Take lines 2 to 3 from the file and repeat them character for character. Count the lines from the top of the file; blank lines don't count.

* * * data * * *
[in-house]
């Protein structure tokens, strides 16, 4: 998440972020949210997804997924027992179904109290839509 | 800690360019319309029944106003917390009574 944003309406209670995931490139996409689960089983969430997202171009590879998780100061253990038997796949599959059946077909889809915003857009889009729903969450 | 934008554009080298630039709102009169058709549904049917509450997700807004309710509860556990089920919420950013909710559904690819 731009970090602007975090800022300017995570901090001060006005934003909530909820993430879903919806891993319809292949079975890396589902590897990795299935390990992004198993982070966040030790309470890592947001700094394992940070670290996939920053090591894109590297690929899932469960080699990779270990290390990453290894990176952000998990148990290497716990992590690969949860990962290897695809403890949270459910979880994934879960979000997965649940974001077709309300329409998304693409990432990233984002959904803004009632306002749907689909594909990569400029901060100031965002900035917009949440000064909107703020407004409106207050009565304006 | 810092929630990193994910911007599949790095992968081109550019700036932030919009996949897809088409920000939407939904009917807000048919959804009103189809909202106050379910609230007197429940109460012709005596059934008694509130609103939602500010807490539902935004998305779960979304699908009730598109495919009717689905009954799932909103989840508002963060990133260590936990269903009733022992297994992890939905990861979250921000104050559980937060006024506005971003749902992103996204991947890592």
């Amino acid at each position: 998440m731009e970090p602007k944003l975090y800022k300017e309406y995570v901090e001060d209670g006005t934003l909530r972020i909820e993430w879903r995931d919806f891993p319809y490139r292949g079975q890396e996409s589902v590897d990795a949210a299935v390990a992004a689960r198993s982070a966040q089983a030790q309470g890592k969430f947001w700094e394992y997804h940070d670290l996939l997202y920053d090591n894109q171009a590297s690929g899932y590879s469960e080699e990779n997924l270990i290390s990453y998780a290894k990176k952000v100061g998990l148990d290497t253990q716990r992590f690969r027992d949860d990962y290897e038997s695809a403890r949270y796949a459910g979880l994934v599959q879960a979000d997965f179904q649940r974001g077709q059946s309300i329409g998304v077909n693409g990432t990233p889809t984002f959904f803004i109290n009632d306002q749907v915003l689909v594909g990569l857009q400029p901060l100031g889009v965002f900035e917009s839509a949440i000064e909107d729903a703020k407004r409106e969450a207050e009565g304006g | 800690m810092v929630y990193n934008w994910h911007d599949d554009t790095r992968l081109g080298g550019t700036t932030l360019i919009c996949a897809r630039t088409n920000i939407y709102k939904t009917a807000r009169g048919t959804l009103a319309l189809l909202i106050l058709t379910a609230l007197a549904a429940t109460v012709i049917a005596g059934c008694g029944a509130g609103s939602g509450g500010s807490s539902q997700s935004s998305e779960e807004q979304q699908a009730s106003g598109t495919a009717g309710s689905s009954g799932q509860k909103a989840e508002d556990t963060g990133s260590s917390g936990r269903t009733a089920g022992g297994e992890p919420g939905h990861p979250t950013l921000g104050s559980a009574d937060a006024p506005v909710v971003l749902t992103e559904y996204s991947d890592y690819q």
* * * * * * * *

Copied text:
């Protein structure tokens, strides 16, 4: 998440972020949210997804997924027992179904109290839509 | 800690360019319309029944106003917390009574 944003309406209670995931490139996409689960089983969430997202171009590879998780100061253990038997796949599959059946077909889809915003857009889009729903969450 | 934008554009080298630039709102009169058709549904049917509450997700807004309710509860556990089920919420950013909710559904690819 731009970090602007975090800022300017995570901090001060006005934003909530909820993430879903919806891993319809292949079975890396589902590897990795299935390990992004198993982070966040030790309470890592947001700094394992940070670290996939920053090591894109590297690929899932469960080699990779270990290390990453290894990176952000998990148990290497716990992590690969949860990962290897695809403890949270459910979880994934879960979000997965649940974001077709309300329409998304693409990432990233984002959904803004009632306002749907689909594909990569400029901060100031965002900035917009949440000064909107703020407004409106207050009565304006 | 810092929630990193994910911007599949790095992968081109550019700036932030919009996949897809088409920000939407939904009917807000048919959804009103189809909202106050379910609230007197429940109460012709005596059934008694509130609103939602500010807490539902935004998305779960979304699908009730598109495919009717689905009954799932909103989840508002963060990133260590936990269903009733022992297994992890939905990861979250921000104050559980937060006024506005971003749902992103996204991947890592």
């Amino acid at each position: 998440m731009e970090p602007k944003l975090y800022k300017e309406y995570v901090e001060d209670g006005t934003l909530r972020i909820e993430w879903r995931d919806f891993p319809y490139r292949g079975q890396e996409s589902v590897d990795a949210a299935v390990a992004a689960r198993s982070a966040q089983a030790q309470g890592k969430f947001w700094e394992y997804h940070d670290l996939l997202y920053d090591n894109q171009a590297s690929g899932y590879s469960e080699e990779n997924l270990i290390s990453y998780a290894k990176k952000v100061g998990l148990d290497t253990q716990r992590f690969r027992d949860d990962y290897e038997s695809a403890r949270y796949a459910g979880l994934v599959q879960a979000d997965f179904q649940r974001g077709q059946s309300i329409g998304v077909n693409g990432t990233p889809t984002f959904f803004i109290n009632d306002q749907v915003l689909v594909g990569l857009q400029p901060l100031g889009v965002f900035e917009s839509a949440i000064e909107d729903a703020k407004r409106e969450a207050e009565g304006g | 800690m810092v929630y990193n934008w994910h911007d599949d554009t790095r992968l081109g080298g550019t700036t932030l360019i919009c996949a897809r630039t088409n920000i939407y709102k939904t009917a807000r009169g048919t959804l009103a319309l189809l909202i106050l058709t379910a609230l007197a549904a429940t109460v012709i049917a005596g059934c008694g029944a509130g609103s939602g509450g500010s807490s539902q997700s935004s998305e779960e807004q979304q699908a009730s106003g598109t495919a009717g309710s689905s009954g799932q509860k909103a989840e508002d556990t963060g990133s260590s917390g936990r269903t009733a089920g022992g297994e992890p919420g939905h990861p979250t950013l921000g104050s559980a009574d937060a006024p506005v909710v971003l749902t992103e559904y996204s991947d890592y690819q």